(the word)
   Writing in The Athenaeum on 22 August 1846, the antiquarian W. J. * Thoms invited readers to record 'the manners, customs, observances, superstitions, ballads, proverbs ... of olden time ... what we in England designate as Popular Antiquities or Popular Literature (though by-the-by it is more a Lore than a Literature, and would be more aptly described by a good Saxon compound, Folk-Lore - the Lore of the People).' The word thus casually tossed out caught on, and has been adopted into many other languages; its crispness is an advantage, but its implications pose problems. Until recently, 'folk' was not used inclusively, but restricted to lower-class and relatively uneducated rural communities, whose life was thought to be static, untainted by urban sophistication, and thus likely to preserve archaic items. Tradition was defined as information or custom handed on unchanged over many generations; the present was of little interest in itself, only valued as a pointer to the past. 'Lore' too was a restrictive concept; it covered oral genres, beliefs, and behaviour, excluding all that comprises material culture: crafts, tools, working practices, buildings, furnishings, decorative arts, etc.
   These points show up plainly in Charlotte Burne's definition in The Handbook of Folk-Lore (1913), 1:
   The word ... [is] the generic term under which the traditional Beliefs, Customs, Stories, Songs and Sayings current among backward peoples, or retained by the uncultured classes of more advanced peoples, are comprehended and included In short, it covers everything which makes part of the mental equipment of the folk as distinguished from their technical skill. It is not the form of the plough which excites the attention of the folklorist, but the rites practised by the ploughman when putting it into the soil . . .
   It was not till the 1950s and 1960s that these assumptions were widely questioned in England. The mould was then decisively broken through the work of the *Opies on present-day *child-lore, the discovery of *contemporary legends, and a change of direction among those studying customs and performance genres to take account of their social, economic, and functional aspects.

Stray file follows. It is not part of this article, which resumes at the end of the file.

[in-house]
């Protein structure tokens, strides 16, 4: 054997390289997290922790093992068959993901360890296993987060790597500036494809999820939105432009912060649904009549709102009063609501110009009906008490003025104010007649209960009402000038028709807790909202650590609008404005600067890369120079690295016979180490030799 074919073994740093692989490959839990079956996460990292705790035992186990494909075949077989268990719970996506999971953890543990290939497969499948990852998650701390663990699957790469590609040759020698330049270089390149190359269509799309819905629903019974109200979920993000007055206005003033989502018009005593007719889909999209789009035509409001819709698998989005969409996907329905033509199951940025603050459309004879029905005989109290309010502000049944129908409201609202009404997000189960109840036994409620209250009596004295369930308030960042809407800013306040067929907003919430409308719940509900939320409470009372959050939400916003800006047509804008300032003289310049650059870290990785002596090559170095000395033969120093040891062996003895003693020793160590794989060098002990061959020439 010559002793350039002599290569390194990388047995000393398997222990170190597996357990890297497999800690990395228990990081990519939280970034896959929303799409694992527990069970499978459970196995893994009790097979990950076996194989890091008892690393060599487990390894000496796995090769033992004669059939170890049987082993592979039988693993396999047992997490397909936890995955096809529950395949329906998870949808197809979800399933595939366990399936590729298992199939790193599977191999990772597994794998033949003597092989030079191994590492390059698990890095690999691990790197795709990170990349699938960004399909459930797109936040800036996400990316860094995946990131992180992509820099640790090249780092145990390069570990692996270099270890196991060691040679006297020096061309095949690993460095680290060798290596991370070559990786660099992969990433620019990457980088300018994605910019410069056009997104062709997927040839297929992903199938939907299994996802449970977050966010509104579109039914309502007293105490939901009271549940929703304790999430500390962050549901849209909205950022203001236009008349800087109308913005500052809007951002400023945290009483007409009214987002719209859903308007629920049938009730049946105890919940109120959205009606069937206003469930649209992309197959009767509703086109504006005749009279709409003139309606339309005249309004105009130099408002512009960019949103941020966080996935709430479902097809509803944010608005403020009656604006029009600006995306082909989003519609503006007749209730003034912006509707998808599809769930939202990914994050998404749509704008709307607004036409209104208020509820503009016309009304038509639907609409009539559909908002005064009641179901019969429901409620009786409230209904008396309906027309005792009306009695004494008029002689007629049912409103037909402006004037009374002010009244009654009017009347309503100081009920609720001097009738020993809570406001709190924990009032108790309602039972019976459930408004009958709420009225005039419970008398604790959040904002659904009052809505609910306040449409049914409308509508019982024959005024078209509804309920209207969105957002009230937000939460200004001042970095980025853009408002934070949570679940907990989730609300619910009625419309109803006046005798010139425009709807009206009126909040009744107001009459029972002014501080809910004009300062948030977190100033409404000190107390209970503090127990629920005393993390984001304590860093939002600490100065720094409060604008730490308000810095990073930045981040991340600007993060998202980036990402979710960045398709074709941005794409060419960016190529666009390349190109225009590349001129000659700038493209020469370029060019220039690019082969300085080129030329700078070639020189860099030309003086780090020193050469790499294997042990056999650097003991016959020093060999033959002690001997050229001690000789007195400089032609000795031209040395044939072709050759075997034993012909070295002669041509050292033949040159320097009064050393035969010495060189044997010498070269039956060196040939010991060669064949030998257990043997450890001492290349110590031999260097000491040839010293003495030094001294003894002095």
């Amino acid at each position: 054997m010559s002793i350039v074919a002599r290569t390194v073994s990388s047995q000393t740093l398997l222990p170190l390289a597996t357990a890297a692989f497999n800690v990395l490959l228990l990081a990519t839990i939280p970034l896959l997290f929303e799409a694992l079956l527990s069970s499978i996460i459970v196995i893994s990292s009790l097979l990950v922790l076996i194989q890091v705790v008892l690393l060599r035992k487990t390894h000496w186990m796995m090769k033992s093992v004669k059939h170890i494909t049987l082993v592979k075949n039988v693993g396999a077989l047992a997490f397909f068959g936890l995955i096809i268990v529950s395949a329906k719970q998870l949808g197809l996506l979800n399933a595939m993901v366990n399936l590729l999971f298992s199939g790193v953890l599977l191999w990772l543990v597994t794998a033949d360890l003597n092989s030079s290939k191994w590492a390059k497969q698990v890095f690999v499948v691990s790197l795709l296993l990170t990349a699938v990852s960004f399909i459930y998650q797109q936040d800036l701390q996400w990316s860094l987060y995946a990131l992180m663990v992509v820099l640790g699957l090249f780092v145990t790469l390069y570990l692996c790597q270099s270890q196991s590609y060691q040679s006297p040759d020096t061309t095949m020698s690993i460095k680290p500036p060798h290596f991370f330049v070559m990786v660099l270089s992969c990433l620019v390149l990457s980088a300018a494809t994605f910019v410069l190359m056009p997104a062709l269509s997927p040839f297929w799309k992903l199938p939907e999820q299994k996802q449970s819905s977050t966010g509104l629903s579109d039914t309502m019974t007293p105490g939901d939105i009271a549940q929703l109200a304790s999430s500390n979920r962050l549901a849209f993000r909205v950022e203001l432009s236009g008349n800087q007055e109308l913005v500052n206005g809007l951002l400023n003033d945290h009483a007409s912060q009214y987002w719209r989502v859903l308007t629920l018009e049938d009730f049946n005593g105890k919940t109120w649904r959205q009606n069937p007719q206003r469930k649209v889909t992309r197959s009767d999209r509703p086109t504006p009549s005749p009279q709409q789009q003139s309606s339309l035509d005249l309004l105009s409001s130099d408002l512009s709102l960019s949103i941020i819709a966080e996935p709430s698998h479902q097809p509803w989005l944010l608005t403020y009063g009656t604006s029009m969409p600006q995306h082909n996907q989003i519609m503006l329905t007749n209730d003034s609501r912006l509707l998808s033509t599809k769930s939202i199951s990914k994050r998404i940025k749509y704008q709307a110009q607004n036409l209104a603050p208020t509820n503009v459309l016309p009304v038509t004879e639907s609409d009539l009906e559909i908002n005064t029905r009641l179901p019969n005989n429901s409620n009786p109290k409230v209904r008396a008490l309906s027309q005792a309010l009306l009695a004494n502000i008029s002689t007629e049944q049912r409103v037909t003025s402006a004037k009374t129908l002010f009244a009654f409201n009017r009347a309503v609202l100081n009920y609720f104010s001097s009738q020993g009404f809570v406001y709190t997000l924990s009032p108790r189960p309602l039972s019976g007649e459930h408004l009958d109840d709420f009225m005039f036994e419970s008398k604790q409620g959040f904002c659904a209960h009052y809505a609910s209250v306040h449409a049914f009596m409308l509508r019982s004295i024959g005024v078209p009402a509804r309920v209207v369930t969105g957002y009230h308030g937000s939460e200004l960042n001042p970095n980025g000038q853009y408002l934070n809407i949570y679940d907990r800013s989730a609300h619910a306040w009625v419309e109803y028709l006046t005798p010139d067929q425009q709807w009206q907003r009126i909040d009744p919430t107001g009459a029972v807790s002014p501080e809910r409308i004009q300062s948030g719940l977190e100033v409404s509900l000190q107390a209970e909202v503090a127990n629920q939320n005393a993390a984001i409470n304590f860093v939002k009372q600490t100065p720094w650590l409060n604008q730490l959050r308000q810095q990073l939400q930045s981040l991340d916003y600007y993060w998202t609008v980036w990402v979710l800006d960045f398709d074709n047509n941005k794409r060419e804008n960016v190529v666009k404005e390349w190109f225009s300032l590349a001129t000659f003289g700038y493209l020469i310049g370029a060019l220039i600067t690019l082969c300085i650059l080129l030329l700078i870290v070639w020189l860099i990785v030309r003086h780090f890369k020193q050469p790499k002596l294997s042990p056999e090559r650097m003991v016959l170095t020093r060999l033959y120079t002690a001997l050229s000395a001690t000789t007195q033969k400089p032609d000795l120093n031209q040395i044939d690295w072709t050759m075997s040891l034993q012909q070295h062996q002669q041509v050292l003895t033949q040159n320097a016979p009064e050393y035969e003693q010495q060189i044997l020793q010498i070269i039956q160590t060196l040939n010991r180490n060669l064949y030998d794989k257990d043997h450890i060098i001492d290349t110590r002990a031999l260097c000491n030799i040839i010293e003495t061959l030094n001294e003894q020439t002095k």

The present authors see folklore as something voluntarily and informally communicated, created or done by members of a group (which can be of any size, age, or social and educational level); it can circulate through whatever media (oral, written or visual) are available to this group; it has roots in the past, but also present relevance; it usually recurs in many places, in similar but not quite identical form; it has both stable and variable features, and evolves through dynamic adaptation to new circumstances. The essential criterion is the presence of a group whose joint sense of what is right and appropriate shapes the story, performance, or custom - not the rules and teachings of any official body (State or civic authority, Church, school, scientific or scholarly orthodoxy).
   ■ Boyes, 1993; Gillian Bennett, Oral History 4 (1993), 77-91.

A Dictionary of English folklore. . 2014.

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  • Folklore — Sf Volkstümliches (in Kleidung, Musik usw.) std. (19. Jh.) Entlehnung. Entlehnt aus ne. folklore, eigentlich Volkskunde . Das Wort wurde 1846 von W. J. Thomas als zusammenfassende Bezeichnung für die Volksüberlieferungen gebildet. Der erste… …   Etymologisches Wörterbuch der deutschen sprache

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  • Folklore — Folk lore , n., or Folk lore Folk lore . Tales, legends, or superstitions long current among the people; the unwritten literature of a culture, such as stories, proverbs, riddles and songs. Trench. [1913 Webster + WordNet 1.5] …   The Collaborative International Dictionary of English

  • Folklore — (engl., spr. fōk lōr, »Wissen des Volks«), s. Volkskunde …   Meyers Großes Konversations-Lexikon

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  • folklore — index myth Burton s Legal Thesaurus. William C. Burton. 2006 …   Law dictionary

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